Celebrity Snoop Dogs review – canine Through The Keyhole is a dog's dinner

This insipid show, in which C-list celebrities strap bodycams to their pooches and send them sniffing round the house, has finally, gladly come to and end

At the beginning of lockdown, 43 years ago, it was announced that Channel 4 had come up with the countervailing-est ruse of countervailing ruses to ensure that its portion of the entertainment on which we have come to depend could continue to pour untrammelled into our homes through the small screen. Its plan? They would affix cameras to the backs of dogs owned by celebrities and send them off to wander round said celebrities’ homes. We would then try to guess, assuming we had not gouged our eyes out by this point, who owned the houses and, by extension, the dogs. Or vice versa.

The Ruse – which may yet be capitalised in a footnote to a particularly extensive history of the arts during corona times – was greeted with derision. But Channel 4 hung tough, and hung its cameras on various dogs owned by people who, by stretching the word to the very limits of its already considerable elasticity, could be described as celebrities – and then it unleashed the hounds. It chopped the results into four half-hour episodes, found someone to do the voiceover – Kevin McCloud – and gave the results a name: Celebrity Snoop Dogs. There was doubtless some kernel of optimism that the results would afford the channel a kind of cult, so-bad-it’s-good hit. Who could resist, I suspect the thought ran, a canine-inflected Through the Keyhole? Kernels of optimism, of course, may be the largest contributor to human misery the world has ever known.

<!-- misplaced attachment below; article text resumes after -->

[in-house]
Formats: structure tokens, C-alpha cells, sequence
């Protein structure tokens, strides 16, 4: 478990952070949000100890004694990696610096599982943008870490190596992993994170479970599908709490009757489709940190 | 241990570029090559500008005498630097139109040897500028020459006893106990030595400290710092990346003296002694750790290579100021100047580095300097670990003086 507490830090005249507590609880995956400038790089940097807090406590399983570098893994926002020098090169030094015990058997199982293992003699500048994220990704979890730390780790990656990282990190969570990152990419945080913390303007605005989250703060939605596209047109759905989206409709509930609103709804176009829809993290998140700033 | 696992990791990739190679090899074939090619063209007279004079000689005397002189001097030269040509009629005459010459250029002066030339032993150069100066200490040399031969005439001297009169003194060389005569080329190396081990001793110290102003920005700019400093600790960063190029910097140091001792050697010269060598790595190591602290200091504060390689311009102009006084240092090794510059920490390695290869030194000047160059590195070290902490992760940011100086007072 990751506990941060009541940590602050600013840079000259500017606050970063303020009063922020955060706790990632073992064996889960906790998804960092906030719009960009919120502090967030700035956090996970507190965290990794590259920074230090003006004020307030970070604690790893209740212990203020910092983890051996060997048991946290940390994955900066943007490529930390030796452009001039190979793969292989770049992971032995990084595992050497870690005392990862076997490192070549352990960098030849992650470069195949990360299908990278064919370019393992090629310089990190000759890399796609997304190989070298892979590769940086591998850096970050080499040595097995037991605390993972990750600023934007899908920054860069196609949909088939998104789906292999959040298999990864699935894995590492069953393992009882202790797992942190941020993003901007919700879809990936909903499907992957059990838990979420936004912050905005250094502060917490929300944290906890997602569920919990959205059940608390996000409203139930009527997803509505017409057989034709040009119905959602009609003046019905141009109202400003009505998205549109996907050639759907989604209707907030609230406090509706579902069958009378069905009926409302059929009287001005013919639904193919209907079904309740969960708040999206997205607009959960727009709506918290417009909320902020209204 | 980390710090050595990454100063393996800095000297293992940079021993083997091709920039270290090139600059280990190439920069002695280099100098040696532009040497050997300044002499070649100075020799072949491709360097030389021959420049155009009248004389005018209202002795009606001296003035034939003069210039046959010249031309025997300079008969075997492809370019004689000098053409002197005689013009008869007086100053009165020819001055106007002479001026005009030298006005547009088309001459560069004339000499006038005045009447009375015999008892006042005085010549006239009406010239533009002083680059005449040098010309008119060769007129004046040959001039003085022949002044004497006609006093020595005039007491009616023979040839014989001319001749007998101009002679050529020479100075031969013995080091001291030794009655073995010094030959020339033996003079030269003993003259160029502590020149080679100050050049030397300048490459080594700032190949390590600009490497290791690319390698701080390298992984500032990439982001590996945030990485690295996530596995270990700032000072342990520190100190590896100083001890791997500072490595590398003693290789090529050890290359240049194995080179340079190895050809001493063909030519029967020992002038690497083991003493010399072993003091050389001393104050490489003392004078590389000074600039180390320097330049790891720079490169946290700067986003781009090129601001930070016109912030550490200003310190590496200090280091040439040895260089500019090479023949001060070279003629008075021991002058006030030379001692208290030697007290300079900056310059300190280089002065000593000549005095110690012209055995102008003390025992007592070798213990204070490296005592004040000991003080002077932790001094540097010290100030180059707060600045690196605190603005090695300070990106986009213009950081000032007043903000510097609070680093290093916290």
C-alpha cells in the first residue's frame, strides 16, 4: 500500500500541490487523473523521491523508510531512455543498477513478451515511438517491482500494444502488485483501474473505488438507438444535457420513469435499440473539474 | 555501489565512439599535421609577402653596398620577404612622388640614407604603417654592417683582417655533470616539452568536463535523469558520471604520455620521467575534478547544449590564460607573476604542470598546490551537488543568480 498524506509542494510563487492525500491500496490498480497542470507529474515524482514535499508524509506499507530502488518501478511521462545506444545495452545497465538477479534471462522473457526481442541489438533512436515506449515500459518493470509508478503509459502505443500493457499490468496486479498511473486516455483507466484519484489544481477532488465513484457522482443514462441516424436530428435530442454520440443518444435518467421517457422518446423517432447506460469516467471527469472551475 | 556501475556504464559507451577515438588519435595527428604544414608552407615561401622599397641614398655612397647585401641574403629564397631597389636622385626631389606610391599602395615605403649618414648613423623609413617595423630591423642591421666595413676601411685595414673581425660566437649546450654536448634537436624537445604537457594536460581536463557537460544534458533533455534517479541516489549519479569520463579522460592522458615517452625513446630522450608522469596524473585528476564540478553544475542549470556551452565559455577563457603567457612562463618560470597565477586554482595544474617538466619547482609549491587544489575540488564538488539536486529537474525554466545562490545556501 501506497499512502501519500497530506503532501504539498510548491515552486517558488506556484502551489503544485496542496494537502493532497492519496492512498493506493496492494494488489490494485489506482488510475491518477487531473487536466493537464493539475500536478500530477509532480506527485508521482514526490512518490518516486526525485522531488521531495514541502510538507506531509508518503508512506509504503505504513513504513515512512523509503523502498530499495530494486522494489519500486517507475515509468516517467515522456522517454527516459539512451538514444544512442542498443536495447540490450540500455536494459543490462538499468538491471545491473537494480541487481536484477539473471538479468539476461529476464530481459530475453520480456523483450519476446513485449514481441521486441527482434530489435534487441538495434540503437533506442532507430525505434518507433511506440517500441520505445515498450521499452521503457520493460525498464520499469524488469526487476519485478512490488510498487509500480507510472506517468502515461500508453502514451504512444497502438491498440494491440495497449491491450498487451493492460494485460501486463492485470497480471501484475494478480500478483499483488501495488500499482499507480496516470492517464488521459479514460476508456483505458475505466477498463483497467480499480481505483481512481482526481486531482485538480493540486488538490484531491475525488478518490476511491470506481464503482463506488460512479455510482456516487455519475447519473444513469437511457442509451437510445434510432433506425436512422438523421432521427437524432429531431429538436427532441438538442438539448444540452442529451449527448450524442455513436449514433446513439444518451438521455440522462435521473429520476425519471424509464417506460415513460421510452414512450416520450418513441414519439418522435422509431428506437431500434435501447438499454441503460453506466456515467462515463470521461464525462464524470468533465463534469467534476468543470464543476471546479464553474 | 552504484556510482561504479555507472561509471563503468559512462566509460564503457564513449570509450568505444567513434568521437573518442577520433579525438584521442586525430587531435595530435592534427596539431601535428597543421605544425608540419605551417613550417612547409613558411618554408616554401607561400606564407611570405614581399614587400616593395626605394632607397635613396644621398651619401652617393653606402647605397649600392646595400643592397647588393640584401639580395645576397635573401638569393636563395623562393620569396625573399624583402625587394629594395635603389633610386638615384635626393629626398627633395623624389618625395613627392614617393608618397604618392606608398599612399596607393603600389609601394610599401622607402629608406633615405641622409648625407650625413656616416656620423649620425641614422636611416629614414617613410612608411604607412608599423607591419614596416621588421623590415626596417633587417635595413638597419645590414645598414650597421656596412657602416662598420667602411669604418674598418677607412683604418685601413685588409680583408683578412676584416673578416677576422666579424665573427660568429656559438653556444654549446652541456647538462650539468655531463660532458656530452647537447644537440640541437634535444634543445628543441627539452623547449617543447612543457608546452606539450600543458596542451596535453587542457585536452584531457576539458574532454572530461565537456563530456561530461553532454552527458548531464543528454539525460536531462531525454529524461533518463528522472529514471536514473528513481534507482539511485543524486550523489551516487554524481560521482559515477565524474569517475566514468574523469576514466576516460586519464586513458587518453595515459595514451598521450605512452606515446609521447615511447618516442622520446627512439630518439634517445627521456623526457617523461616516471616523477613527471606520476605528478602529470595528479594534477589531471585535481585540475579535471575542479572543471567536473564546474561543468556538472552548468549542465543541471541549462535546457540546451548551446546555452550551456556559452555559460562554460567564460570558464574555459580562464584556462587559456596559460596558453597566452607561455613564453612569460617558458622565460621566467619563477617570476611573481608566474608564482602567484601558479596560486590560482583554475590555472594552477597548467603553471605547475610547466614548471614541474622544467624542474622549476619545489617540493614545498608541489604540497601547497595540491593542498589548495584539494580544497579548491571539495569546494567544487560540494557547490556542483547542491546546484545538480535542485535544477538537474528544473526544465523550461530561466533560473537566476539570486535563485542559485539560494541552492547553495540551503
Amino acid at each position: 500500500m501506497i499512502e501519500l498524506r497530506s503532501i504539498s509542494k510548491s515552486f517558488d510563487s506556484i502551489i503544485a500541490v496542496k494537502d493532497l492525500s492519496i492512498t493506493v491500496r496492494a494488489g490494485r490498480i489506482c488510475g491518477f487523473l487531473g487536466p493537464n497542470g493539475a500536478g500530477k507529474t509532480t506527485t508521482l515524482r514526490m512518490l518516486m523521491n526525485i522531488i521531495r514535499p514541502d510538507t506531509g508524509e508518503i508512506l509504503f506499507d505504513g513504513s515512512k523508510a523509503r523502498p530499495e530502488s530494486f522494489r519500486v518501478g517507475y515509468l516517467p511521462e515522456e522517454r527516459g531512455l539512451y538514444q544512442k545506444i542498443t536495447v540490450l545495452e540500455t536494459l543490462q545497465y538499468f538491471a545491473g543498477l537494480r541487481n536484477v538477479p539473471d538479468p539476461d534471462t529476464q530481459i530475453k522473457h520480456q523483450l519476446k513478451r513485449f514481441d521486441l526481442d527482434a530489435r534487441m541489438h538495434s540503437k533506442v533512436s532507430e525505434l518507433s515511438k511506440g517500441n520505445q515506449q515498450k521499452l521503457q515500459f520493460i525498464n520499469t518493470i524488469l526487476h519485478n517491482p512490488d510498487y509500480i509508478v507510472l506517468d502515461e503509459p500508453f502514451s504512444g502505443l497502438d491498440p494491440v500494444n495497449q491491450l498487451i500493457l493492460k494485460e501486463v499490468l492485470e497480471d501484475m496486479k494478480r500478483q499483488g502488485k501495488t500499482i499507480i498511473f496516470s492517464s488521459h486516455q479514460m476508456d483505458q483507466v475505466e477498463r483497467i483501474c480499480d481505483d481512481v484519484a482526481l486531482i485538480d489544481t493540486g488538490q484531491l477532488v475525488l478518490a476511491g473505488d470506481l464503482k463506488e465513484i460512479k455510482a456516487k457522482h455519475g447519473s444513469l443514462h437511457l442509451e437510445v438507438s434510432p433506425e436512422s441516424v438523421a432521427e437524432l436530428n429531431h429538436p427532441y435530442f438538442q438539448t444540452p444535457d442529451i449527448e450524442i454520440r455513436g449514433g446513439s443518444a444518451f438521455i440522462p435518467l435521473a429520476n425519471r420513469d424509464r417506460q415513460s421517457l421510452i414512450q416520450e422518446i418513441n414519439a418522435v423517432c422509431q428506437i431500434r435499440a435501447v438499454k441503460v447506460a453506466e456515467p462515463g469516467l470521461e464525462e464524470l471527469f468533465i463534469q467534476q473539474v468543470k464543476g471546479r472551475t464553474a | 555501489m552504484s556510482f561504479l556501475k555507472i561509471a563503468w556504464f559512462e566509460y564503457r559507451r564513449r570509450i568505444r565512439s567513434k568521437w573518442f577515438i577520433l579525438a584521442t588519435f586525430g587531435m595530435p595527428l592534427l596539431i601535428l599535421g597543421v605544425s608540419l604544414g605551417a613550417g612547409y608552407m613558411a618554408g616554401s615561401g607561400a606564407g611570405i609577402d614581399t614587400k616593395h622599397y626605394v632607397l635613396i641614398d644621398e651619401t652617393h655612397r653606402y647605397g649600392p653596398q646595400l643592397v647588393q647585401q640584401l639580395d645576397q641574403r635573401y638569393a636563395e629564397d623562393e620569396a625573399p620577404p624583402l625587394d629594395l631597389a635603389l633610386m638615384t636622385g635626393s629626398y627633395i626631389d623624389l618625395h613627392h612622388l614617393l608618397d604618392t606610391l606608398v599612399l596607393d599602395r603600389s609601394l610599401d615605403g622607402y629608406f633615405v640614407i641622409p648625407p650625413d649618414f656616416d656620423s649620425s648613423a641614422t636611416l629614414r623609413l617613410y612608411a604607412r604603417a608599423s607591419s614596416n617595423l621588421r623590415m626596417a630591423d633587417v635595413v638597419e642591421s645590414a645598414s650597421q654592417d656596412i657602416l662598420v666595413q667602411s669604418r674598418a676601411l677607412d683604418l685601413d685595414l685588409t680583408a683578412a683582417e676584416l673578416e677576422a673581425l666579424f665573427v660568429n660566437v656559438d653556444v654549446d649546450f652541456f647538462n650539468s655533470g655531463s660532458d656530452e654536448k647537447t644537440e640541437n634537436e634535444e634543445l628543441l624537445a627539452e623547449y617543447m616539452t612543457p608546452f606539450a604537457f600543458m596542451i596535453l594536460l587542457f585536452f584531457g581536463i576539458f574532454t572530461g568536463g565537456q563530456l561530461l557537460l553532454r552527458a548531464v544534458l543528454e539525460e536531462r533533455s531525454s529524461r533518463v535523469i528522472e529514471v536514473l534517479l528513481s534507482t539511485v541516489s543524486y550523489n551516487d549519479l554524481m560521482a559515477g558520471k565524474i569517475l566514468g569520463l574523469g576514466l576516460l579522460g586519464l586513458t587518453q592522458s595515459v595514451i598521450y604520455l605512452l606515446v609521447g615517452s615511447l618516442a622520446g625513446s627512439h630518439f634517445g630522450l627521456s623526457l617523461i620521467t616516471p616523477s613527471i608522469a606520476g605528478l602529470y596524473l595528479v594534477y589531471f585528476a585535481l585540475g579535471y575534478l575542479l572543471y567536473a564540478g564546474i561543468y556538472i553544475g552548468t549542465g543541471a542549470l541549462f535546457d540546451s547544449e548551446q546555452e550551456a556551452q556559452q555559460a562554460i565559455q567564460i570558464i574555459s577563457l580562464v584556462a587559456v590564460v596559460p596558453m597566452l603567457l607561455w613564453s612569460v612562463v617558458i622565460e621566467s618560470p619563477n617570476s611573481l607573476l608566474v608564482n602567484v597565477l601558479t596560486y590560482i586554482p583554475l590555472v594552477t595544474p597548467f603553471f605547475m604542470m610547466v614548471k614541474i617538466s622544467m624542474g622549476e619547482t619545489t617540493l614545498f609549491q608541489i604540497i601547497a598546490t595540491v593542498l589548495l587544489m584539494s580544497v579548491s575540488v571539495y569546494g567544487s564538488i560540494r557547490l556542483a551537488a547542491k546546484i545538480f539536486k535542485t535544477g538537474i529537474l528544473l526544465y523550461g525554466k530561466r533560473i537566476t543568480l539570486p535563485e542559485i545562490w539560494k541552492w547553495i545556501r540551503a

Celebrity Snoop Dogs has now completed its run and – let us hope – been taken off to a farm upstate, where it will live out the rest of its days in peace. The final episode followed the traditional format. The concept – dogs, cameras, celebrity homes – is laboriously spelled out. The ergonomics of the camera harnesses are described in detail. The dogs – this time a labradoodle called Monkey and a pair of American spaniels called, oh God, who cares – roam around a Tudor pile in Wiltshire and modern shininess in Surrey. McCloud does an unexpectedly good job of narrating without descending too far into archness, despite being forced to call the dogs’ owners “their humans”. There are one-line descriptions of anything that could feasibly have caught the viewer’s eye. A definition of a love seat was this week’s highlight. Invented in the late-17th-century, appaz.

Reviewers have been urged to keep the reveal a secret, so I will draw a veil over quite who appears this time for the last 10 minutes to explain why they love their house, why they love their dog(s) and what particular concatenation of circumstances led them to agree to partake in Celebrity Snoop Dogs. (The suspicion looms large throughout that for a not-inconsiderable portion of them, accountants’ desperate urgings have played a role.)

The best bit of Celebrity Snoop Dogs was usually the Petplan insurance advert that preceded it, wherein a mother flanked by her two children and holding the family dog speaks effusively to camera about how the dog is “like my child. People laugh at me but he is like my third baby.” Her children sit beside her looking … well, like their mother has just told them the dog sits on a par with both of them. Expressions that cannot be rendered on the page, with only the paltry resource of the written word at my disposal. Best bit. By far.